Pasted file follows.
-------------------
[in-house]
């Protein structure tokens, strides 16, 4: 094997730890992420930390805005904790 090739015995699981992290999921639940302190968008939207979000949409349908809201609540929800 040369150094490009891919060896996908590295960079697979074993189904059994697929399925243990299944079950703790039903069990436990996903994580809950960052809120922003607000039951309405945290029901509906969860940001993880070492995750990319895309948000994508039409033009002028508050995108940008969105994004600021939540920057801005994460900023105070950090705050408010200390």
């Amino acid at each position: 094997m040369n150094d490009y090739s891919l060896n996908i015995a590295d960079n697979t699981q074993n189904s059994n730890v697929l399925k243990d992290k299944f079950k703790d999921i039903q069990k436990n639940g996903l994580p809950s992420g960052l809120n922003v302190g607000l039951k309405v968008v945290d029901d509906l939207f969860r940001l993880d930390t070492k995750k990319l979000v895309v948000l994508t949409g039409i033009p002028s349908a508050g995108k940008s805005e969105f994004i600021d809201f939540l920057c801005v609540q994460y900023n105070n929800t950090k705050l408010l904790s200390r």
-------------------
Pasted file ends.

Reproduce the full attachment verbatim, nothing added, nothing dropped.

[in-house]
């Protein structure tokens, strides 16, 4: 094997730890992420930390805005904790 090739015995699981992290999921639940302190968008939207979000949409349908809201609540929800 040369150094490009891919060896996908590295960079697979074993189904059994697929399925243990299944079950703790039903069990436990996903994580809950960052809120922003607000039951309405945290029901509906969860940001993880070492995750990319895309948000994508039409033009002028508050995108940008969105994004600021939540920057801005994460900023105070950090705050408010200390």
């Amino acid at each position: 094997m040369n150094d490009y090739s891919l060896n996908i015995a590295d960079n697979t699981q074993n189904s059994n730890v697929l399925k243990d992290k299944f079950k703790d999921i039903q069990k436990n639940g996903l994580p809950s992420g960052l809120n922003v302190g607000l039951k309405v968008v945290d029901d509906l939207f969860r940001l993880d930390t070492k995750k990319l979000v895309v948000l994508t949409g039409i033009p002028s349908a508050g995108k940008s805005e969105f994004i600021d809201f939540l920057c801005v609540q994460y900023n105070n929800t950090k705050l408010l904790s200390r």